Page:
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Conference Paper: The Roles of Victimization Experiences, Paranoia and Salience Misattribution in Predicting Psychosis Proneness: the Twinsscan China Study

TitleThe Roles of Victimization Experiences, Paranoia and Salience Misattribution in Predicting Psychosis Proneness: the Twinsscan China Study
Authors
Issue Date2014
PublisherElsevier BV. The Journal's web site is located at http://www.elsevier.com/locate/schres
Citation
The 4th Biennial Schizophrenia International Research Conference, Florence, Italy, 5–9 April 2014. In Schizophrenia Research, 2014, v. 153 suppl.1, p. S339, abstract no. Poster #T140 How to Cite?
AbstractBACKGROUND: Subclinical psychotic-like experiences (PLEs) are reported to be relatively common in the general population. One approach to support the dimensional continuum from PLEs to clinical psychotic symptoms is to identify their common risk factors. Previous studies have identified victimization in school bullying as a risk factor for schizophrenia, but its association with psychosis proneness is yet to be established. Bullying victimization may not be directly associated with PLEs, but rather its effects may be mediated through cognitive mechanisms such as paranoia and salience misattribution. Also, few studies have compared the effects of high-school bullying with elementary-school bullying in predicting psychosis vulnerability. The present study aimed to address these questions by hypothesizing paranoid ideation and salience misattribution as mediators in the victimization-proneness relationship. METHODS: The sample comprised 100 Chinese adolescents (male=52, mean age=17.7, SD=1.95) who were recruited in Beijing and Hong Kong. Participants were normal, healthy individuals with no prior diagnostic history of mental illnesses. A set of three questionnaires and a computer-based task were administered to the participants. The Retrospective Bullying Questionnaire (RBQ) was used to measure the history of bullying in elementary school, high school and the workplace (Shaffer et al., 2004). Participants were asked to rate the frequency of bullying and describe their related experiences. Paranoid ideation was assessed using the Subscale PAR of Hopkins Symptom Checklist 90-Revised (SCL-90-R), which measures a general cynicism towards others (Derogatis, 1977). The Community Assessment of Psychic Experiences (CAPE) was used to assess psychosis proneness. It consists of 42 items which measure the frequency and severity of positive, negative and depressive PLEs. Salience misattribution was assessed by the White Noise Task developed by Galdos and colleagues (2011). Participants were randomly presented with 75 sound clips in this 15-minute task. These clips were made of different combinations of noise and sentences from the materials of (i) noise, (ii) clearly audible sentence and (iii) barely audible sentences. Participants were asked to indicate whether they heard something positive, negative, neutral, nothing or uncertain. RESULTS: Supporting our hypothesis, paranoia was found to be a significant partial mediator in the relationship between bullying victimization and psychosis proneness (p=0.0225). Results suggested that more recent victimization experiences (high school bullying) could significantly predict overall symptoms of PLEs (p<0.001), but earlier childhood victimization (elementary school bullying) could not (p=0.355). Nevertheless, elementary school bullying was a significant predictor of paranoid ideation (p=0.004). Results also showed that victimization experiences in high school could significantly improve prediction of positive, negative and depressive PLEs (p<0.001). However, correlations of salience misattribution were reported to be non-significant with any other variables of interest. DISCUSSION: This study may shed light on the association between victimization experiences, paranoia and psychosis proneness, suggesting a pathway from environmental to cognitive factors in predicting proneness. By studying PLEs in healthy adolescents, it also lends support to the psychosis-as-continuum model in the literature. The study has demonstrated the potential traumatic effects of high school bullying, suggesting the importance of intervention programmes in educational settings.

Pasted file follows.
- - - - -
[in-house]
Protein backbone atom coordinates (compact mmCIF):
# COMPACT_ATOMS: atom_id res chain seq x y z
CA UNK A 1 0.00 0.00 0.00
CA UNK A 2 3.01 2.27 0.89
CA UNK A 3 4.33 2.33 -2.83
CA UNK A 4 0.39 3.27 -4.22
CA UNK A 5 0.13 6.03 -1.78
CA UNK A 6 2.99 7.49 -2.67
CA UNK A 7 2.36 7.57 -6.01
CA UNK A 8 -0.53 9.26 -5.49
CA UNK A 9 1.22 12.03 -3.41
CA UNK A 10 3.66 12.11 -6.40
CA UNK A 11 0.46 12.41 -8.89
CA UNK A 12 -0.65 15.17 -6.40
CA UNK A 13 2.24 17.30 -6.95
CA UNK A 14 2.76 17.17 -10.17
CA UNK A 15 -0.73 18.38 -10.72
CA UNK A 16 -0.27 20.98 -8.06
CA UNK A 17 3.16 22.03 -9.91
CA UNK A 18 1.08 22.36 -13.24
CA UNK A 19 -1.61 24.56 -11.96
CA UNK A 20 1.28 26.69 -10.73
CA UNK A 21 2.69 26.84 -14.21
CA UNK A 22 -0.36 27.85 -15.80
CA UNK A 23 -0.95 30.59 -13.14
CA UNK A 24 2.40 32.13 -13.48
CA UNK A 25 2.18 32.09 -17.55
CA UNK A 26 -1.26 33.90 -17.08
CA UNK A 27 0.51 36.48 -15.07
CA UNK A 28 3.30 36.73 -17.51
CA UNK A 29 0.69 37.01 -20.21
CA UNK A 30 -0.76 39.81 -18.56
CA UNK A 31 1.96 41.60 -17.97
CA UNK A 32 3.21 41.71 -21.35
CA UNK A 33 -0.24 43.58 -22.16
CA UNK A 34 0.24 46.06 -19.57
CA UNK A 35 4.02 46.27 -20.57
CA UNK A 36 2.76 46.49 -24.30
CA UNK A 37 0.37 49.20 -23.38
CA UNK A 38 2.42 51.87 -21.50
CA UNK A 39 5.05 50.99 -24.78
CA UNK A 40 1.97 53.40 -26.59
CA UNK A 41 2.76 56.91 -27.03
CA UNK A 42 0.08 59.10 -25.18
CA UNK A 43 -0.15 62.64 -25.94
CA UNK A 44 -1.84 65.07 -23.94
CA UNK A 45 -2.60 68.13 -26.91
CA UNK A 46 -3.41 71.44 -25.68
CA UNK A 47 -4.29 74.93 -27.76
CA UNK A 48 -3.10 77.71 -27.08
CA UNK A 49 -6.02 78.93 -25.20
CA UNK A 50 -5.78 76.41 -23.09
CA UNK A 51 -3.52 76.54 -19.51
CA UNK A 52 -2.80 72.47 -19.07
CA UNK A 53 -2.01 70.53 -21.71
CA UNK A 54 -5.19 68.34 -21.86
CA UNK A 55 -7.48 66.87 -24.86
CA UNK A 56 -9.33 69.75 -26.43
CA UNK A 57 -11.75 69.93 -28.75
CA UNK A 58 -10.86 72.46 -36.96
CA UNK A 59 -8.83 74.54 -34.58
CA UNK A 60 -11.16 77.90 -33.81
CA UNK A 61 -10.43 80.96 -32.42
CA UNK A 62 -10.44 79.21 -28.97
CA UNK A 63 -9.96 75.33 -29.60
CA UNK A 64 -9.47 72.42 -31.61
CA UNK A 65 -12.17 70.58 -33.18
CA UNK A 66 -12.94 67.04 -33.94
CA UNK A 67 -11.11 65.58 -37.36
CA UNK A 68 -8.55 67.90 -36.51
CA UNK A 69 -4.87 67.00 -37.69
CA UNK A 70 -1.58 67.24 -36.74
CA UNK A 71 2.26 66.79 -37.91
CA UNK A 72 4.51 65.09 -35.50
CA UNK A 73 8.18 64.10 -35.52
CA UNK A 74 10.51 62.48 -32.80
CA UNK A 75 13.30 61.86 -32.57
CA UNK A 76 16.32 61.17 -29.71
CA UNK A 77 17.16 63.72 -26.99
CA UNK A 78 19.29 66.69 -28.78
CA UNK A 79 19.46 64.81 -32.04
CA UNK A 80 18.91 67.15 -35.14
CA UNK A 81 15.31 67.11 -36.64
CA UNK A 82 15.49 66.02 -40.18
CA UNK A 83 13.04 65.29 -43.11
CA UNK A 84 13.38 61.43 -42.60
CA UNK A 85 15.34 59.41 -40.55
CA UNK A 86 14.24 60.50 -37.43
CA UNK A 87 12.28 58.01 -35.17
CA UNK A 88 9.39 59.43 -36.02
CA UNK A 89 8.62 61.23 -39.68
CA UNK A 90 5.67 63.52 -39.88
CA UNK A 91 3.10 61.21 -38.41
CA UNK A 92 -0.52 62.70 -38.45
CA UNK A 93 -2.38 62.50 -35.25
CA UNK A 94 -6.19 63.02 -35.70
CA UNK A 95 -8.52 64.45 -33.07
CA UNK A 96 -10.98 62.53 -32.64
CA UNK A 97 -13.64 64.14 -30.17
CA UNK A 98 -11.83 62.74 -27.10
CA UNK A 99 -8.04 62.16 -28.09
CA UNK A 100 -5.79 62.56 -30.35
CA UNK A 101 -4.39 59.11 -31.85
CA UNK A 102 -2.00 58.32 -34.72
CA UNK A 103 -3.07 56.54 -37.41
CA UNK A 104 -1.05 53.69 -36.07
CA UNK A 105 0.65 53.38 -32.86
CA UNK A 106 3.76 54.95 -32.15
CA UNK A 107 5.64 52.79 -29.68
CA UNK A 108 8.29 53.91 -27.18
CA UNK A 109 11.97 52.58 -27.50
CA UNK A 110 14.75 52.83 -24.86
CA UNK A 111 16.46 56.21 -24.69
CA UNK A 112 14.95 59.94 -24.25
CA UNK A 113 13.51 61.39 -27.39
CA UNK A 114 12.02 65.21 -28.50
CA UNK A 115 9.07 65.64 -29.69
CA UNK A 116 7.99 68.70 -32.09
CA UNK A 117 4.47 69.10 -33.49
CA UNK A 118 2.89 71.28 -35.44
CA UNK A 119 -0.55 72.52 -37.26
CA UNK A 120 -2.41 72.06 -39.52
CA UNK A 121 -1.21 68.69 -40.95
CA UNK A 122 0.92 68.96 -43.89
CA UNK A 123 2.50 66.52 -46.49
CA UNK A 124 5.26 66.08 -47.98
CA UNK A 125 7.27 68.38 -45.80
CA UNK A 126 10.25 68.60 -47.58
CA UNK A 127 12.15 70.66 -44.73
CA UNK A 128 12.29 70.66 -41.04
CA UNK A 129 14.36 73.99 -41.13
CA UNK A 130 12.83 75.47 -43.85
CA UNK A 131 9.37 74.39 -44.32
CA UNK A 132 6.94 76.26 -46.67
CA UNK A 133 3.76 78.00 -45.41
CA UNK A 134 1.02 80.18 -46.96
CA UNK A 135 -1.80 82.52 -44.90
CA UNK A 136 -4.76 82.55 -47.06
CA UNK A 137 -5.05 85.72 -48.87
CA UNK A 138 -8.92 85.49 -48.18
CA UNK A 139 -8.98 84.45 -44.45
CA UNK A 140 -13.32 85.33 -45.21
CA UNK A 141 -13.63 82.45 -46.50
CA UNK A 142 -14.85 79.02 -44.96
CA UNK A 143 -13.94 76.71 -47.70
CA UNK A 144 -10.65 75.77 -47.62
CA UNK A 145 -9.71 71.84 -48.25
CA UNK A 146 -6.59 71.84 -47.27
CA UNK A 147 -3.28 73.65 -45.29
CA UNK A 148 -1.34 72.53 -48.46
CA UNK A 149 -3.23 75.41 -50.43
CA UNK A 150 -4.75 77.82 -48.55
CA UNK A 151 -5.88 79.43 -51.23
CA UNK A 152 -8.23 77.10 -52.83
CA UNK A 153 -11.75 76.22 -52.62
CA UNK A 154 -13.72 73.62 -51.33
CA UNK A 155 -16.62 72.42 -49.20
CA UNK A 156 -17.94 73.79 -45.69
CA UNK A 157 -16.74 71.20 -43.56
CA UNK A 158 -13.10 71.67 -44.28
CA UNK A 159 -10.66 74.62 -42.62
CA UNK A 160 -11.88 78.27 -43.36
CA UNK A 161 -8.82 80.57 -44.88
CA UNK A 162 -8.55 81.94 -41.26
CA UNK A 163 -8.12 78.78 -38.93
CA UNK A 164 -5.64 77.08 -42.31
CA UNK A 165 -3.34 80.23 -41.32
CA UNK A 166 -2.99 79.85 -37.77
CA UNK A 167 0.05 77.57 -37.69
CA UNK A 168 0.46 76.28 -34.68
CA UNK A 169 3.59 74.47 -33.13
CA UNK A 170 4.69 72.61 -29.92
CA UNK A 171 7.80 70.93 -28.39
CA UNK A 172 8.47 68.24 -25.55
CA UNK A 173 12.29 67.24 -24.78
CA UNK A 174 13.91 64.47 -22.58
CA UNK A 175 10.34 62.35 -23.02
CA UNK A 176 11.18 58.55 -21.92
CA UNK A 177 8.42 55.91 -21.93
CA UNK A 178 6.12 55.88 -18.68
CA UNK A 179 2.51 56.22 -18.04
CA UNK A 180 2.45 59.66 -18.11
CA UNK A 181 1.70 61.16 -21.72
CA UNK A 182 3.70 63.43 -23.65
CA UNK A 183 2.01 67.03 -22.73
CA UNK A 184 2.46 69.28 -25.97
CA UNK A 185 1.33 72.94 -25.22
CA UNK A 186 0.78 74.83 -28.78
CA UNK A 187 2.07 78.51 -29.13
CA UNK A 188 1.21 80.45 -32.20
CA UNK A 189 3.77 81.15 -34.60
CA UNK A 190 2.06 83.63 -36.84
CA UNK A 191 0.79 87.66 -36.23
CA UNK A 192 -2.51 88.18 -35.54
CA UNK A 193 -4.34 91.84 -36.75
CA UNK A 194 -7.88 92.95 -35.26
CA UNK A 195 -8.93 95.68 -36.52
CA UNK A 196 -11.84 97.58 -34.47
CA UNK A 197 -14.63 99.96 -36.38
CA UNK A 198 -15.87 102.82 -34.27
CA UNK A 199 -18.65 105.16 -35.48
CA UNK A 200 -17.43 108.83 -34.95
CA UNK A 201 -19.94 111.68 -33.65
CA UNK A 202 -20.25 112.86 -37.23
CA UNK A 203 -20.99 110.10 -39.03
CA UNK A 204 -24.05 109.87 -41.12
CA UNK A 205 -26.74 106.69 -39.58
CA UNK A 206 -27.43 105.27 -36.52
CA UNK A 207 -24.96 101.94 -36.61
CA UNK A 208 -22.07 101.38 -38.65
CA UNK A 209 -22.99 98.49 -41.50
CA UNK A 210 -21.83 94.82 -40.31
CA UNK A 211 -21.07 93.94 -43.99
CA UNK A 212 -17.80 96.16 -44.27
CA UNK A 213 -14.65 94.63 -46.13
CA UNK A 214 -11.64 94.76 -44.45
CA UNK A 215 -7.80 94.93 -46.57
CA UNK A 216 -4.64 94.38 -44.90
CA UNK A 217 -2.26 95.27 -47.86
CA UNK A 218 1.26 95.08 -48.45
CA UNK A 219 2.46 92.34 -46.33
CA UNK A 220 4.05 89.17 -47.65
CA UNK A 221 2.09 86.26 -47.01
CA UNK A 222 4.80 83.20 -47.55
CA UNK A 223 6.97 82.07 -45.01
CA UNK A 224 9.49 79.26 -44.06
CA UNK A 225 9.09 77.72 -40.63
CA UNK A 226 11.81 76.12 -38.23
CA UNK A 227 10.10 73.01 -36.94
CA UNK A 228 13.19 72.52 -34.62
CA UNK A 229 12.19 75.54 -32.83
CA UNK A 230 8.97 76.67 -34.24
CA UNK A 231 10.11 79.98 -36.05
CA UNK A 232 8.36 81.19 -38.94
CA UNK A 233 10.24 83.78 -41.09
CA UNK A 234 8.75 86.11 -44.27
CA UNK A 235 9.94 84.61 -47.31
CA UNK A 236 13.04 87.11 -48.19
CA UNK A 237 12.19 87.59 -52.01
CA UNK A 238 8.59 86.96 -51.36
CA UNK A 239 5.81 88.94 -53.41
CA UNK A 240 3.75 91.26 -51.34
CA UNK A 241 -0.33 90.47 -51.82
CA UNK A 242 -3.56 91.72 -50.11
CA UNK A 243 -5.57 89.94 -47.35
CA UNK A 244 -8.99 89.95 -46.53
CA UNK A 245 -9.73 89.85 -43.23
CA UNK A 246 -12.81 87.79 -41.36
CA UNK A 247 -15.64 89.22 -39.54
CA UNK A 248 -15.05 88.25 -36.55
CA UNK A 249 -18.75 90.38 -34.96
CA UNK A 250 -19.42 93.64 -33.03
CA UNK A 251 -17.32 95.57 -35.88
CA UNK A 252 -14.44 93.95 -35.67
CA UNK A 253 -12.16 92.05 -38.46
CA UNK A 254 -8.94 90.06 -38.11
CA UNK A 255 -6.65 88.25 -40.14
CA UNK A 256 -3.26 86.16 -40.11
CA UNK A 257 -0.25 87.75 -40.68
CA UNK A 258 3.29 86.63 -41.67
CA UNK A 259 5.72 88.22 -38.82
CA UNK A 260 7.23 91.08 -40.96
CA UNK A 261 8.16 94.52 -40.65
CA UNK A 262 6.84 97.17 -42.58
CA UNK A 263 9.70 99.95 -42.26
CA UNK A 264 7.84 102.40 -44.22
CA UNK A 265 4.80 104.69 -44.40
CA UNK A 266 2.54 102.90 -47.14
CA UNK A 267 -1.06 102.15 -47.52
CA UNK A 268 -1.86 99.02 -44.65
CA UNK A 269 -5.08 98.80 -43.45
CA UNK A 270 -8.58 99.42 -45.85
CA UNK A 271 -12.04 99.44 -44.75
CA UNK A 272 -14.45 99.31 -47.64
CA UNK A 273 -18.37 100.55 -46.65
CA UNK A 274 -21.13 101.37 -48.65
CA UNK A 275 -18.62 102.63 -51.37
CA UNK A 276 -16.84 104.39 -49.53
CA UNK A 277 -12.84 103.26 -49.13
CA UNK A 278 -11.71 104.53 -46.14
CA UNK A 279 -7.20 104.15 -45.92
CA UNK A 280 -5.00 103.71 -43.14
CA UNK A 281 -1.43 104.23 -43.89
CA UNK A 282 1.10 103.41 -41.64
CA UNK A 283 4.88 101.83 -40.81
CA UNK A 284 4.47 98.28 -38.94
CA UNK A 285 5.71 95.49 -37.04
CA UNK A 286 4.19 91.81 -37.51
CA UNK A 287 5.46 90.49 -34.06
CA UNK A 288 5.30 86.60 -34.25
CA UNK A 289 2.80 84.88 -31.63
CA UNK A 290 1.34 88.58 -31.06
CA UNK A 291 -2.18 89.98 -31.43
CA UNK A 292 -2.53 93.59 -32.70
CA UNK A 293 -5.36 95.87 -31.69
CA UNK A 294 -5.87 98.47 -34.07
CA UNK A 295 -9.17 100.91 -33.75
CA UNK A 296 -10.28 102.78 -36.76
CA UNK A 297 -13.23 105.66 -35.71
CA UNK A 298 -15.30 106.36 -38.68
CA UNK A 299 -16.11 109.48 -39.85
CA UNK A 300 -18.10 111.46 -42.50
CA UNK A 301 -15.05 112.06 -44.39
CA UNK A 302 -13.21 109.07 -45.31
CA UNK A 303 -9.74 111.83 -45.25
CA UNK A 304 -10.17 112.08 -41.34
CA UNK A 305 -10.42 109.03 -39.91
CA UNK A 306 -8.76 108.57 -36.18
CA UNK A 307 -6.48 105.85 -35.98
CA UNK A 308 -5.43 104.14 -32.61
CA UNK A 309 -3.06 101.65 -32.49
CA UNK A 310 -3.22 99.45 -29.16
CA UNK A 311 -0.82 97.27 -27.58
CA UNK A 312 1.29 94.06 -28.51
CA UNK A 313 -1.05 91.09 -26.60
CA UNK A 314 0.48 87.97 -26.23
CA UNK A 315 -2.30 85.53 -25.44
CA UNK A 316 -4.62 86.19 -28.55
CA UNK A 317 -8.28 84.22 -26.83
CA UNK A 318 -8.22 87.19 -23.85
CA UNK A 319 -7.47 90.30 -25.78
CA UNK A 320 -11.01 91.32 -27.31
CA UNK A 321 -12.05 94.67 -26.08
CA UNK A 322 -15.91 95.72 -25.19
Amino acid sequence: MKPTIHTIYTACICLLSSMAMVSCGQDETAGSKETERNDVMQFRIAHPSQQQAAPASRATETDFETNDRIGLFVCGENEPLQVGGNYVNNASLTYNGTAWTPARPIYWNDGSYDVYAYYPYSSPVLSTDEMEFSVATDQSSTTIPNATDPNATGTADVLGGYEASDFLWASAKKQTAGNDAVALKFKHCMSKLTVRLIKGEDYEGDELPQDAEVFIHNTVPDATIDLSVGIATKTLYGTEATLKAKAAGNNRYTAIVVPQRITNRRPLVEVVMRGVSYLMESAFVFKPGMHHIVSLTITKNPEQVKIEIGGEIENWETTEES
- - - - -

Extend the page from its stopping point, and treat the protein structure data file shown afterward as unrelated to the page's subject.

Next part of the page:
DescriptionConference theme: Fostering Collaboration in Schizophrenia Research
Poster presentation
This journal suppl. entitled: Abstracts of the 4th Biennial Schizophrenia International Research Conference
Persistent Identifierhttp://hdl.handle.net/10722/201419
ISSN
2015 Impact Factor: 4.453
2015 SCImago Journal Rankings: 2.304

 

DC FieldValueLanguage
dc.contributor.authorLi, Een_US
dc.contributor.authorLeung, CNW-
dc.contributor.authorCotier, FA-
dc.contributor.authorMark, W-
dc.contributor.authorChen, P-
dc.contributor.authorvan Os, J-
dc.contributor.authorToulopoulou, T-
dc.date.accessioned2014-08-21T07:27:00Z-
dc.date.available2014-08-21T07:27:00Z-